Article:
Changes in Plant Species Composition in the Edith Robert's Ecological Laboratory
Arial Shogren,Vassar College '13, Emily Haeuser, Vassar College '10, Keri Van Camp, Field Station and Ecological Preserve Manager and Profs. Margaret Ronsheim and Lynn Christenson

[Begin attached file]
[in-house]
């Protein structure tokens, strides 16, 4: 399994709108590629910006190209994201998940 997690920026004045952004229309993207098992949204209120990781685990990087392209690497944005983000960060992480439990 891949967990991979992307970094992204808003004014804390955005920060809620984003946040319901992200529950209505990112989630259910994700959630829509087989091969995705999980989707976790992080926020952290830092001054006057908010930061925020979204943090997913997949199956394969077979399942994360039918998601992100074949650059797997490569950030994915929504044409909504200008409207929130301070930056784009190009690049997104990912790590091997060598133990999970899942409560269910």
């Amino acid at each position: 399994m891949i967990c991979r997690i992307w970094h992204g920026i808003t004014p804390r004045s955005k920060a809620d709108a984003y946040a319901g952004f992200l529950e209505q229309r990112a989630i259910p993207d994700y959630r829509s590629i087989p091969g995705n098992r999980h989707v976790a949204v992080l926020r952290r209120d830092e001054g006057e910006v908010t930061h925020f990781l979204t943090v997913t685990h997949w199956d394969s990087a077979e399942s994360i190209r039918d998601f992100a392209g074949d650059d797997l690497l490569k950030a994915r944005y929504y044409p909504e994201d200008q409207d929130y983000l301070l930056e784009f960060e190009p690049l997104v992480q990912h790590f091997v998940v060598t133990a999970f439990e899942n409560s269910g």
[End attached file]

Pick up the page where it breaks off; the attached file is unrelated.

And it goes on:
Dr. Edith A. Roberts, a professor of Plant Science at Vassar from 1919-1949, began the Ecological Laboratory as a representative botanical garden for Dutchess County. After surveying the vegetation of the county in 1920-1922, she worked with her students to plant the ferns, herbaceous plants, shrubs, and tree species that represented the diversity of the plant communities of the county, including native and non-native species. It was planted on 4 acres of land along the Fontynkill Creek, and included 11 different plant associations. This summer we investigated the changes that have occurred in the Ecological Laboratory over the last 80 years by comparing her original species listtothespecieslistwecreatedthissummer. Only6oftheoriginal11plant associations remain due to road and building construction, invasive species, and changes in the hydrology of Fontynkill creek. We analyzed the changes in species composition of the remaining associations and examined the change in native and non-native plant composition. We also looked at the current soil seed bank to examine the potential future trajectory of the vegetation in Edith Robert's Ecological Laboratory. Overall we found that the species richness has declined from 600 species originally to approximately 135; of the species that remain, many are non-native. We have lost much of the original fern, herbaceous, and shrub understory composition, while many non-native shrubs and vines have invaded.